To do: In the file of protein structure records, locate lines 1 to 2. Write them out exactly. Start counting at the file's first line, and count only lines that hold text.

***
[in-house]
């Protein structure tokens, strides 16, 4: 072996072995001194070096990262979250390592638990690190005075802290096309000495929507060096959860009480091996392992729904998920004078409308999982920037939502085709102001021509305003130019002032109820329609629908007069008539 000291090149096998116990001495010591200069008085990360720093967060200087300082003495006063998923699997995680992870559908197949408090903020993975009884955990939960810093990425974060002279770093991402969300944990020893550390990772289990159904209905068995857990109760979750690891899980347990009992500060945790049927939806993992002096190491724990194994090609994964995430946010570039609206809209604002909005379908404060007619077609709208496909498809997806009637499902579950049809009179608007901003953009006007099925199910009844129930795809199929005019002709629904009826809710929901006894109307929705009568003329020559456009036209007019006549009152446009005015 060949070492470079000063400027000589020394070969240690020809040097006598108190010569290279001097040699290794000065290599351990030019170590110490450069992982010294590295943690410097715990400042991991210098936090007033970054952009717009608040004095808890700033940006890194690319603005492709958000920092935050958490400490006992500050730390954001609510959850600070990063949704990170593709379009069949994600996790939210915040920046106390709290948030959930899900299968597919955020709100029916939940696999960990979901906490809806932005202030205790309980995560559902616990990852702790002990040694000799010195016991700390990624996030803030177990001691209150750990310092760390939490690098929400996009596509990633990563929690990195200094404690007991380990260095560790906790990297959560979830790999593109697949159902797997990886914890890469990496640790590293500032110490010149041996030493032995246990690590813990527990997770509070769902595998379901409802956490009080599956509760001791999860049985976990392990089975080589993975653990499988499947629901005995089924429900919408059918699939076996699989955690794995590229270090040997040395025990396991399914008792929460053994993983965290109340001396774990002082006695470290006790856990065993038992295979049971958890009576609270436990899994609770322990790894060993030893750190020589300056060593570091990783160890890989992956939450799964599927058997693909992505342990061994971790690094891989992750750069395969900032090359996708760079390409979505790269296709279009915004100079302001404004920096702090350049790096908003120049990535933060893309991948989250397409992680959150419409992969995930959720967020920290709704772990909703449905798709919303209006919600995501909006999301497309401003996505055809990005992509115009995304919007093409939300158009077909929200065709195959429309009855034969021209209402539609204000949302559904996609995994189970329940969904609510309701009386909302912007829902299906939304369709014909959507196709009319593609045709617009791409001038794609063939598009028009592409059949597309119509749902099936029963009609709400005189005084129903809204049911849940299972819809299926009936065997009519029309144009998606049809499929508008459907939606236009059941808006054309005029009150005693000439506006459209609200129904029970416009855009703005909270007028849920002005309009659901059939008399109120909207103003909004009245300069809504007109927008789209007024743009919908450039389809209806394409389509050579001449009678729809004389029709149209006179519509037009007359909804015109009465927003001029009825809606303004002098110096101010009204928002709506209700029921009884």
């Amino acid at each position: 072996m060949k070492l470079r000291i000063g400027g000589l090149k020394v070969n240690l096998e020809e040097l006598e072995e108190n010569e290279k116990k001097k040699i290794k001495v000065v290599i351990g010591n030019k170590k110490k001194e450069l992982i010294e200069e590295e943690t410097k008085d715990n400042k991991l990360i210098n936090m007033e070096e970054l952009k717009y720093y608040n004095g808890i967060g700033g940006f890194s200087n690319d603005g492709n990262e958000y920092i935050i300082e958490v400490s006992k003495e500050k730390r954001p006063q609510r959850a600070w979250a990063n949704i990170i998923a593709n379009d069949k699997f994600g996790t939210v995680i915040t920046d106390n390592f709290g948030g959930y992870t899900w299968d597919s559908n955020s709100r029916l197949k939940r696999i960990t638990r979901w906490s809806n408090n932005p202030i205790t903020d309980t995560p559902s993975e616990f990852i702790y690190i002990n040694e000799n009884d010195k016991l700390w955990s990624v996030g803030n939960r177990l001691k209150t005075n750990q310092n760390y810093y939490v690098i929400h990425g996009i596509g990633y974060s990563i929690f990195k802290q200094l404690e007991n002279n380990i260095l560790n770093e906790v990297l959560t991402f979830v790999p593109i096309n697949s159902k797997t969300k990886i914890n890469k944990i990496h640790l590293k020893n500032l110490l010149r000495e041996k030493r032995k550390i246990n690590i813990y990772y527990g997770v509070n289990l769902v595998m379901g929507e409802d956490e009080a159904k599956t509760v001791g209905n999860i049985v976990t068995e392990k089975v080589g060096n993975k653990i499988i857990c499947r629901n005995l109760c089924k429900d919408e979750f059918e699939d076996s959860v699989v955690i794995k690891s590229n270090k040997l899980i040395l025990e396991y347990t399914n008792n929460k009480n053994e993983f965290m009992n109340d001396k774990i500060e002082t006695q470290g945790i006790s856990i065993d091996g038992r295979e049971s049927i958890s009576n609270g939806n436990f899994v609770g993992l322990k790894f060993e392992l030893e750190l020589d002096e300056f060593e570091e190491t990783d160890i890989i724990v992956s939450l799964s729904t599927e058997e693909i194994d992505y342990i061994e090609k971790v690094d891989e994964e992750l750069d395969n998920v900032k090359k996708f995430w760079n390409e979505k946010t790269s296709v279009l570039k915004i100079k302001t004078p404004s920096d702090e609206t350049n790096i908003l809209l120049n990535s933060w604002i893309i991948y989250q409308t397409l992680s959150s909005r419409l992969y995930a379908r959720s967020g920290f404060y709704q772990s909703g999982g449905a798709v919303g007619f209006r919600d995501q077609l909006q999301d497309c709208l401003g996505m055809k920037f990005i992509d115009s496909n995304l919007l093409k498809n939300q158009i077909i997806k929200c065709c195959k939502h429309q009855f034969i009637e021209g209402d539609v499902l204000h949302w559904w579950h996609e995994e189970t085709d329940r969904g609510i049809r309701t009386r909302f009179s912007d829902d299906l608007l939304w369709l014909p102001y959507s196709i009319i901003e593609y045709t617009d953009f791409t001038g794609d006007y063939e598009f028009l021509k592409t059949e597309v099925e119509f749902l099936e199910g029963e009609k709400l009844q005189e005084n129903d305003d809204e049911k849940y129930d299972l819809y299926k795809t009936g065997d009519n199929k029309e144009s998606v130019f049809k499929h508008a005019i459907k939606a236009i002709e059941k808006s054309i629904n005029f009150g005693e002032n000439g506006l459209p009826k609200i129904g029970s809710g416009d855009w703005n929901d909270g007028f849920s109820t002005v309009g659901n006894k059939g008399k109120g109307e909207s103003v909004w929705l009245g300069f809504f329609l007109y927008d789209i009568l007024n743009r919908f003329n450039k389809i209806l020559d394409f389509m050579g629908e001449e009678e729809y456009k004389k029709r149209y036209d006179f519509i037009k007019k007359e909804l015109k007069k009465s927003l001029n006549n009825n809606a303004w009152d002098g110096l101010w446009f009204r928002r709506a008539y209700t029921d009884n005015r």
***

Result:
[in-house]
């Protein structure tokens, strides 16, 4: 072996072995001194070096990262979250390592638990690190005075802290096309000495929507060096959860009480091996392992729904998920004078409308999982920037939502085709102001021509305003130019002032109820329609629908007069008539 000291090149096998116990001495010591200069008085990360720093967060200087300082003495006063998923699997995680992870559908197949408090903020993975009884955990939960810093990425974060002279770093991402969300944990020893550390990772289990159904209905068995857990109760979750690891899980347990009992500060945790049927939806993992002096190491724990194994090609994964995430946010570039609206809209604002909005379908404060007619077609709208496909498809997806009637499902579950049809009179608007901003953009006007099925199910009844129930795809199929005019002709629904009826809710929901006894109307929705009568003329020559456009036209007019006549009152446009005015 060949070492470079000063400027000589020394070969240690020809040097006598108190010569290279001097040699290794000065290599351990030019170590110490450069992982010294590295943690410097715990400042991991210098936090007033970054952009717009608040004095808890700033940006890194690319603005492709958000920092935050958490400490006992500050730390954001609510959850600070990063949704990170593709379009069949994600996790939210915040920046106390709290948030959930899900299968597919955020709100029916939940696999960990979901906490809806932005202030205790309980995560559902616990990852702790002990040694000799010195016991700390990624996030803030177990001691209150750990310092760390939490690098929400996009596509990633990563929690990195200094404690007991380990260095560790906790990297959560979830790999593109697949159902797997990886914890890469990496640790590293500032110490010149041996030493032995246990690590813990527990997770509070769902595998379901409802956490009080599956509760001791999860049985976990392990089975080589993975653990499988499947629901005995089924429900919408059918699939076996699989955690794995590229270090040997040395025990396991399914008792929460053994993983965290109340001396774990002082006695470290006790856990065993038992295979049971958890009576609270436990899994609770322990790894060993030893750190020589300056060593570091990783160890890989992956939450799964599927058997693909992505342990061994971790690094891989992750750069395969900032090359996708760079390409979505790269296709279009915004100079302001404004920096702090350049790096908003120049990535933060893309991948989250397409992680959150419409992969995930959720967020920290709704772990909703449905798709919303209006919600995501909006999301497309401003996505055809990005992509115009995304919007093409939300158009077909929200065709195959429309009855034969021209209402539609204000949302559904996609995994189970329940969904609510309701009386909302912007829902299906939304369709014909959507196709009319593609045709617009791409001038794609063939598009028009592409059949597309119509749902099936029963009609709400005189005084129903809204049911849940299972819809299926009936065997009519029309144009998606049809499929508008459907939606236009059941808006054309005029009150005693000439506006459209609200129904029970416009855009703005909270007028849920002005309009659901059939008399109120909207103003909004009245300069809504007109927008789209007024743009919908450039389809209806394409389509050579001449009678729809004389029709149209006179519509037009007359909804015109009465927003001029009825809606303004002098110096101010009204928002709506209700029921009884």